What Colors Should You Paint the Basement Walls?
One of the most overlooked and least expensive ways of making a design statement in any space is the intentional use of color on walls and trim. For finished basements in particular, the choice in wall color can make the difference between your space feeling more like a refreshing respite and less like a dragon’s den. How do you know which colors will work best? Begin by asking yourself a few questions: Do you want the basement color scheme to be a continuation of the existing levels of your home, and if so, will those colors work well with the available lighting? What will you be doing in your new space? If it’s a hobby or homework area, consider going lighter and brighter; an entertainment area, on the other hand, could be surrounded in darker tones to set the mood for movie-watching and gaming.
Basements do give homeowners the opportunity to be a bit more playful with color than they might otherwise be in other areas of the home. The key is to express your personality in a way that doesn’t overshadow or compromise the feeling you wish to establish for the space.
See if any of these ideas spark your creativity:
Does the basement have a lot of nooks and crannies that are likely to create shadows? Shadows can make bright colors appear dirty and old. Consider painting the walls and trim the same color to make the room look bigger and brighter. If your basement is mainly an open space, color can be used to break up the expanse and clearly define separate areas.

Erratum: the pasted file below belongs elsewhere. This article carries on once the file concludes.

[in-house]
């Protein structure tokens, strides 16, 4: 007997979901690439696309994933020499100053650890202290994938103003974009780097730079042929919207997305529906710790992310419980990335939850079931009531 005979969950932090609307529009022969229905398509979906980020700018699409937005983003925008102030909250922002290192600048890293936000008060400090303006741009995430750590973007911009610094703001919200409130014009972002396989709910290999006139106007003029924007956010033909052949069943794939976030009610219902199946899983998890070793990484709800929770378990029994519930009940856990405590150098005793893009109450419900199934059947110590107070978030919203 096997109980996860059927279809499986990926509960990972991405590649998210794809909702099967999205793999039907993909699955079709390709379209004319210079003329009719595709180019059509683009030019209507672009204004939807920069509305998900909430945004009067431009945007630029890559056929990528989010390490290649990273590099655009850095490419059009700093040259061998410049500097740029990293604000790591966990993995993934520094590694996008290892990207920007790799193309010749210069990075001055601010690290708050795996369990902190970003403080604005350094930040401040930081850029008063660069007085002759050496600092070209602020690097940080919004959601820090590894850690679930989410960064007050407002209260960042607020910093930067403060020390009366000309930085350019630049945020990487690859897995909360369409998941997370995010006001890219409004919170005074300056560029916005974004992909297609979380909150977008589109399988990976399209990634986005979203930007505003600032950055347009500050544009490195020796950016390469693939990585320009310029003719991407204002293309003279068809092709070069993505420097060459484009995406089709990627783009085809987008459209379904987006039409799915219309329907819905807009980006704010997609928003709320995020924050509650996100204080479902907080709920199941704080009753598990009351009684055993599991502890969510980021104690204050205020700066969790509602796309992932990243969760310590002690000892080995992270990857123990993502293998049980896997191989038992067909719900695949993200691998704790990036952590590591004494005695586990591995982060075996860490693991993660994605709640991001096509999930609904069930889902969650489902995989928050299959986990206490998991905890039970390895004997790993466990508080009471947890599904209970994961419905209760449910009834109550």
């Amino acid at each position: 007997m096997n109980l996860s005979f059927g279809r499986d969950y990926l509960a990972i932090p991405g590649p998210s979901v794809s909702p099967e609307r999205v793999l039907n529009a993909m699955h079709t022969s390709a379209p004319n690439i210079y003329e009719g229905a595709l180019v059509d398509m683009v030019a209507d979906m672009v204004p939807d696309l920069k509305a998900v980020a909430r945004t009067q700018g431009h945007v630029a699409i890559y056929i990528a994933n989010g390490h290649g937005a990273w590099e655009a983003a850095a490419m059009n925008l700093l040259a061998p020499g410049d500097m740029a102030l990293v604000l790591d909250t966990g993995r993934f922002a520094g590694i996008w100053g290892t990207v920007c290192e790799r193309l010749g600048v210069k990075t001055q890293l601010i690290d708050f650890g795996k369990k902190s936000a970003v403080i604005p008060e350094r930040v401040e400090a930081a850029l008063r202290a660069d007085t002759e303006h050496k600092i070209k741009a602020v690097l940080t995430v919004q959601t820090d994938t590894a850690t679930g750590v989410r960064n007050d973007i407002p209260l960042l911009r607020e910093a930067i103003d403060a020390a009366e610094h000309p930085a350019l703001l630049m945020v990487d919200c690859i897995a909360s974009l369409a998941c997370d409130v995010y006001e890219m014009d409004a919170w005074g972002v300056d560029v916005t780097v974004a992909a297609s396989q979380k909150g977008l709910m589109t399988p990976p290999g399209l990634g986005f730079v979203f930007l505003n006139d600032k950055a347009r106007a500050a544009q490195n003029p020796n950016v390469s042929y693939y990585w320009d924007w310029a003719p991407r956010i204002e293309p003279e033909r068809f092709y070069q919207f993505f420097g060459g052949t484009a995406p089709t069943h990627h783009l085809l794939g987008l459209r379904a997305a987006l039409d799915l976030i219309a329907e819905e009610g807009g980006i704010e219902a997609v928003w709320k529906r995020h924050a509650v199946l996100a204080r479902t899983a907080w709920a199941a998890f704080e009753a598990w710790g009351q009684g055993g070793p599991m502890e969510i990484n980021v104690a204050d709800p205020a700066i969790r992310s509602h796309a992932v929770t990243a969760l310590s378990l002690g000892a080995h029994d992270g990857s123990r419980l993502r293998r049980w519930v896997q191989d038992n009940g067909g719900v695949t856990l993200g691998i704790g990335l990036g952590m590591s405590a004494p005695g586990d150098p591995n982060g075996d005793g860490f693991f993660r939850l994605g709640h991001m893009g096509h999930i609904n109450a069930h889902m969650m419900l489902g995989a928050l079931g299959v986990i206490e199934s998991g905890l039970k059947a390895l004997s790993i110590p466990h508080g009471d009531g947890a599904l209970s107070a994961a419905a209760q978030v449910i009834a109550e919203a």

Natural and electric lighting
The amount of available natural light will influence your paint color choice. Basements with a lot of natural light can use either light or dark colors. However, a dark basement will look drab and depressing with dark walls. White is a natural choice for brightening up dark spaces. If white seems too boring, break up the expanse with splashes of color using accessories and fabrics.
Basement lighting fixtures can offset a basement’s darkness and eliminate or minimize problematic shadows.
Stone or cinder blocks
Stone and cinder blocks can cast gray shadows which are unflattering to white or bright-colored walls. If any part of the basement has stone or cinder block walls, paint the adjacent drywall with a saturated color to offset the gray cast.
Characteristics of different colors
White is a popular choice to brighten a basement, but color can add warmth and charm.
Sky blue casts a calming aesthetic. Paired with soft neutrals or accented with contrasting colors, pale blue is a great choice for a welcoming living space.
Red brings a vibrant energy to an otherwise ho-hum space. If painting the whole area red is too much, use it as an accent in one area or on one wall.
Purple demonstrates creativity. From elegant and sophisticated deep plum to soothing, playful lavender, you can find a shade of this color that is just right for a basement office or work space.
Gray is another stylish color that works well with a neutral palette and bold color accents. Gray is perfect for basements with an industrial design aesthetic.
Cream is an excellent choice for basements that serve a variety of purposes, from work spaces to entertaining. Cream goes well with a number of accent colors from deep blues to bold reds.
Navy blue can be bold without making the space feel small and tight. Light-colored, neutral accessories will brighten the space.
Green shades create a variety of moods. Darker hues add drama. Lighter greens, such as lime, are fun and playful. Sage is soothing and restful.
Gold or Lemon Yellow
Gold or lemon yellow livens up a dark basement, and is best suited to basements with limited natural light, otherwise the color might become too intensely bright.